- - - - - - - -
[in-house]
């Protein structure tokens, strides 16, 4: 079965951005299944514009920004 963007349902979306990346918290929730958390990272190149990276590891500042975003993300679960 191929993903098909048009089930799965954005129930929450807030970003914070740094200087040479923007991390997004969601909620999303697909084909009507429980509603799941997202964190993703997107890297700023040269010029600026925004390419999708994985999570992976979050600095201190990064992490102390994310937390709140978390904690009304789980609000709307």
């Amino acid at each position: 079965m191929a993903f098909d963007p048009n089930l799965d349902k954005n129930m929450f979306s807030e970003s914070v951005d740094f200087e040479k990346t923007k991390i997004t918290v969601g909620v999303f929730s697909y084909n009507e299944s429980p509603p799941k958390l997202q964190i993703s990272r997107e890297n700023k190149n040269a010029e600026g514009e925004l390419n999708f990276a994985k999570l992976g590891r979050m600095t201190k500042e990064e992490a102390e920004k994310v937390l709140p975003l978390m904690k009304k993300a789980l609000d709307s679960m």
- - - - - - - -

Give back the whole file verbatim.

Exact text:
[in-house]
């Protein structure tokens, strides 16, 4: 079965951005299944514009920004 963007349902979306990346918290929730958390990272190149990276590891500042975003993300679960 191929993903098909048009089930799965954005129930929450807030970003914070740094200087040479923007991390997004969601909620999303697909084909009507429980509603799941997202964190993703997107890297700023040269010029600026925004390419999708994985999570992976979050600095201190990064992490102390994310937390709140978390904690009304789980609000709307």
């Amino acid at each position: 079965m191929a993903f098909d963007p048009n089930l799965d349902k954005n129930m929450f979306s807030e970003s914070v951005d740094f200087e040479k990346t923007k991390i997004t918290v969601g909620v999303f929730s697909y084909n009507e299944s429980p509603p799941k958390l997202q964190i993703s990272r997107e890297n700023k190149n040269a010029e600026g514009e925004l390419n999708f990276a994985k999570l992976g590891r979050m600095t201190k500042e990064e992490a102390e920004k994310v937390l709140p975003l978390m904690k009304k993300a789980l609000d709307s679960m």